Search results

You are looking at 1 - 3 of 3 items for :

  • masculinity x
  • Manchester Security, Conflict & Peace x
Clear All
Israeli security experience as an international brand
Erella Grassiani

. As mentioned above, the ISE brand blends in with the national brand of Israel. I first describe this brand further. ISE symbolises not only security and safety for its clients, but also specific values as know-how, toughness, morality, and a distinct kind of masculinity, all linked to Israel as the supposed number one in the security industry. Simultaneously, this experience, which is often gained

in Security/ Mobility
Open Access (free)
Surveillance and transgender bodies in a post-9/ 11 era of neoliberalism
Christine Quinan

, being transgender or gender-nonconforming is inextricably bound up in – and is triggering of – (state) mechanisms of surveillance, not dissimilar from the experience of other marginalised groups, such as people of colour, Muslim immigrants, and the poor. Bodily norms – informed by race, gender, and sexuality (i.e., whiteness, normative masculinity/femininity, and heterosexuality) – are encoded in tools of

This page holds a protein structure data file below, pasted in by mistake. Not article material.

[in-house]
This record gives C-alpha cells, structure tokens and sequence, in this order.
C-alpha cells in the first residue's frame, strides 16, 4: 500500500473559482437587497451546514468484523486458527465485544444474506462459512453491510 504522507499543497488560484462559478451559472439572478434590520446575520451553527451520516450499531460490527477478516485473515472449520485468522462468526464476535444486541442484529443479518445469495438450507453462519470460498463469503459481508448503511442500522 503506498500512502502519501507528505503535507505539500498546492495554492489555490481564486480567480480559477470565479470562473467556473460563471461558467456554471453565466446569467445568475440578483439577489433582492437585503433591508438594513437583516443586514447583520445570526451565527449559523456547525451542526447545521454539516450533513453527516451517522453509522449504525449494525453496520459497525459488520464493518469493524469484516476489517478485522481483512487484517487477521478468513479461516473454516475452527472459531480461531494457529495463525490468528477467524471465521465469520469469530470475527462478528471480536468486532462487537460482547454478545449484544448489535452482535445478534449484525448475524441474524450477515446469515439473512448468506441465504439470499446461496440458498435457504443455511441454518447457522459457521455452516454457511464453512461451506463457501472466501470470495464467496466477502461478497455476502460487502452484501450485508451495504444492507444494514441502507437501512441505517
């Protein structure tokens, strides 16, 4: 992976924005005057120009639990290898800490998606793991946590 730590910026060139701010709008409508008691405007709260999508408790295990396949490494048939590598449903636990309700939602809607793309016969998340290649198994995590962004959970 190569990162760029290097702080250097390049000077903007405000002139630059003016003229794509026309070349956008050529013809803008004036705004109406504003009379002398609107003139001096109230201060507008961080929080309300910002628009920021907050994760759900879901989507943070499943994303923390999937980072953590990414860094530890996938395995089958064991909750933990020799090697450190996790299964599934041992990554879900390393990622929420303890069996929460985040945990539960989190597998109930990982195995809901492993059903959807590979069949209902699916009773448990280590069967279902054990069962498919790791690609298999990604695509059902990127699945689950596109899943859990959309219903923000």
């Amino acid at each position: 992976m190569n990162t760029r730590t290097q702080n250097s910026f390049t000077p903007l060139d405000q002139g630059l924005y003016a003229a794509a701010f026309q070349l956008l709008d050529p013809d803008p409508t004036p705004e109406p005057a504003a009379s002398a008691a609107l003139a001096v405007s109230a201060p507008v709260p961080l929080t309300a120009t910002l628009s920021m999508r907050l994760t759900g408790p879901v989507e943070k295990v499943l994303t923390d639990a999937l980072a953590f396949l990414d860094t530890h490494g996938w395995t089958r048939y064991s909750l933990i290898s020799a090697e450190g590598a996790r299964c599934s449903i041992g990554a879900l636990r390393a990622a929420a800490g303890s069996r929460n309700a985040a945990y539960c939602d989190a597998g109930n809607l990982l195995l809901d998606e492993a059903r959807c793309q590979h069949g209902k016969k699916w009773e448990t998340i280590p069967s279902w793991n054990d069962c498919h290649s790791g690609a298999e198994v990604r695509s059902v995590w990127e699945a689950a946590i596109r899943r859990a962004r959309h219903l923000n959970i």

in Security/ Mobility
Abstract only
Same city but a different place?
Madeleine Leonard

, 2006 ), which they defined as being allowed by shop staff to occupy space with minimal interference from adults. Shopping malls were also places were girls and boys ‘eyed each other’ (Catholic girl) and performed hegemonic forms of masculinity and femininity aimed at attracting the opposite sex. Girls indicated that they wore make-up and dressed up to walk up and down shopping

in Teens and territory in ‘post-conflict’ Belfast